The Importance of Import/Export Documentation

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January 19, 2022
Author: Lorman Education

One of the most crucial components of a successful international business transaction is the accurate completion of required export and import documentation. Failure to produce such documentation can hinder the dispatch of products by a manufacturer or supplier and can ultimately impede the timely receipt of goods by the customer. In more severe cases, business owners can be subject to fines or incarceration for failing to comply with import or export documentation requirements. 

There are three common documents that businesses typically need to produce in order to ship products outside the United States or to receive goods from another country.

  1. Commercial invoice: This document contains a formal list of each product purchased, their price, and the total quantity. It also includes the full name and address of the shipper and designated recipient, the signature of the supplier, and a statement indicating the nature of the products. The commercial invoice is perhaps the most important piece of import/export tax documentation because it serves as an official record of the financial transaction between the exporter and importer.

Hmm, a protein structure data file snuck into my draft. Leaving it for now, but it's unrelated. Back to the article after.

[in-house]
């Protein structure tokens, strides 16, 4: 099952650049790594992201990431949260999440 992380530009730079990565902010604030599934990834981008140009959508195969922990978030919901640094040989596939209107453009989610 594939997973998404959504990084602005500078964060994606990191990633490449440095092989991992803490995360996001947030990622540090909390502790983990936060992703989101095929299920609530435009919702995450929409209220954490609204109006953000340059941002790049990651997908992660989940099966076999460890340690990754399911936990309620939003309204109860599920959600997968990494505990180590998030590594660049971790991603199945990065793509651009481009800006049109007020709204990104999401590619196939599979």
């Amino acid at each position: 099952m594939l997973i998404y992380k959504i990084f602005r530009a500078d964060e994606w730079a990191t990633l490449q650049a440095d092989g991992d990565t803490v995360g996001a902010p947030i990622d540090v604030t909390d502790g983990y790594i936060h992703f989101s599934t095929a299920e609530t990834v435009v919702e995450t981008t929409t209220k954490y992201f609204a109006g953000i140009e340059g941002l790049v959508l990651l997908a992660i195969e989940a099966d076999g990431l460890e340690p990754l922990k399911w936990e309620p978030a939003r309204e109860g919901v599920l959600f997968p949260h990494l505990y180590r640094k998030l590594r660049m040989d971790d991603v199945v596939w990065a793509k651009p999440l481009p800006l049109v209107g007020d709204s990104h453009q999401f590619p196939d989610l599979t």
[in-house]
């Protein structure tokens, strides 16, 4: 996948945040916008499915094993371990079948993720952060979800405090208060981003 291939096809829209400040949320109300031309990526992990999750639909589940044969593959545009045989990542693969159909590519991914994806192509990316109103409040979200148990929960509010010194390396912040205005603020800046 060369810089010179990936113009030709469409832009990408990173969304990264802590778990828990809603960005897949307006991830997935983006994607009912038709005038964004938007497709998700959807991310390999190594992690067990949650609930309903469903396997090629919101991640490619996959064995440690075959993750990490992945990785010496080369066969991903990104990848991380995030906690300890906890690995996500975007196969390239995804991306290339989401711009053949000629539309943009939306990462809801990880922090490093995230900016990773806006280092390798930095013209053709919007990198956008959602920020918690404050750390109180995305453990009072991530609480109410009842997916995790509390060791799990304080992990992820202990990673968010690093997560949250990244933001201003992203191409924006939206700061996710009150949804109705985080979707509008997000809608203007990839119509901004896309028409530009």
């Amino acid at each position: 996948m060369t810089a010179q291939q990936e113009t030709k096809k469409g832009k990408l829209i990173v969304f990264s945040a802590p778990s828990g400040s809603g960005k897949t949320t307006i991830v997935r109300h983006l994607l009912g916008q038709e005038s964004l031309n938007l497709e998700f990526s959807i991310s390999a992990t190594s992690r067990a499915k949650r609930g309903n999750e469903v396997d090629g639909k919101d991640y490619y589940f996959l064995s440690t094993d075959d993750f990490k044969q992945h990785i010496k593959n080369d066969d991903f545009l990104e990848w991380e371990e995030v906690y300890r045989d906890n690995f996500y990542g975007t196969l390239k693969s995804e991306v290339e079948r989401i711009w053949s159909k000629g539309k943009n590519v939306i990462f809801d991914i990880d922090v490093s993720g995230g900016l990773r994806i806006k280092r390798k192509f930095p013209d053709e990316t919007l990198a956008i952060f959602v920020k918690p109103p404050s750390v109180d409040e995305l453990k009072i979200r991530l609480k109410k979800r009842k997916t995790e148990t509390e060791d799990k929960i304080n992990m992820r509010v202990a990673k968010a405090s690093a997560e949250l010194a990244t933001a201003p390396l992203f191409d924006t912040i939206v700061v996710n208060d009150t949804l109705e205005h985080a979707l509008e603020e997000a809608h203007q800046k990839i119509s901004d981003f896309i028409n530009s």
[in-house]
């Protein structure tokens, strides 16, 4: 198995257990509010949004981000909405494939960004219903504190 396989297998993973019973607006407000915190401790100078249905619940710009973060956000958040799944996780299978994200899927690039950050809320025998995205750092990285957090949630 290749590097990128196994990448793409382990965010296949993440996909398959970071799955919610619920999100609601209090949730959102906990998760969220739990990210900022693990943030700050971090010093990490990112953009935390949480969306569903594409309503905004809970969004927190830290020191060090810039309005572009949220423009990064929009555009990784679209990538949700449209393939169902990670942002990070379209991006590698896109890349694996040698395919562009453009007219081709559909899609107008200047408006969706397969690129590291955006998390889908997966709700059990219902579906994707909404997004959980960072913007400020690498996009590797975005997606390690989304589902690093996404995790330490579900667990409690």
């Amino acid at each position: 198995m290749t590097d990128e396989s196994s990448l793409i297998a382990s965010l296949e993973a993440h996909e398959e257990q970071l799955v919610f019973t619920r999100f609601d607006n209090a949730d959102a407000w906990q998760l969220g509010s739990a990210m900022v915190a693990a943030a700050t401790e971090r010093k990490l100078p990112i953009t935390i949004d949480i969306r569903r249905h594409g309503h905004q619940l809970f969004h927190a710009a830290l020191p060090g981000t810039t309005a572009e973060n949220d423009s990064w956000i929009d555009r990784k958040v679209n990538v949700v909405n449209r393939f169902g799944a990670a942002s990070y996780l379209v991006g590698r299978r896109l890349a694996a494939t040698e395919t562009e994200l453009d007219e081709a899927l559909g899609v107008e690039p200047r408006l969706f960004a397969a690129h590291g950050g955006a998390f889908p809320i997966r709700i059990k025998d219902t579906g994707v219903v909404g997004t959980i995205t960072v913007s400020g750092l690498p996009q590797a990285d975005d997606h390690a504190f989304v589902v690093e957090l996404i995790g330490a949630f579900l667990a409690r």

2. Packing list: The packing list also contains the name and address of both the supplier and consignee, but focuses more on the contents of the shipment as opposed to pricing. It provides a detailed list of the components of the shipment and often contains information pertaining to the total number of boxes and cartons supplied with the shipment.
  3. Certificate of Origin (C/O or COO): This is completed by the exporter and indicates the specific country where the goods were originally manufactured. Such documentation is particularly important because businesses may be forbidden to ship to or receive goods from a particular country. For instance, business owners in the United States are prohibited from shipping goods to Cuba and Iran due to longstanding trade embargoes. Attempts to ship to or receive goods from embargoed countries could result in serious penalties.

In addition to the three common documents listed above, there are other less commonly requested items that may be required in order to engage in international trade. Examples include a certificate of free sale, the shipping airway bill, or a copy of the exporter's FDA registration. The airway bill indicates the date of dispatch and expected date of arrival and is often requested by customers who must travel to their local airport or customs office to retrieve goods. 

For more on import/export law compliance, browse dozens of live and ondemand courses on documentation, valuation, tariffs and fees, and more. 


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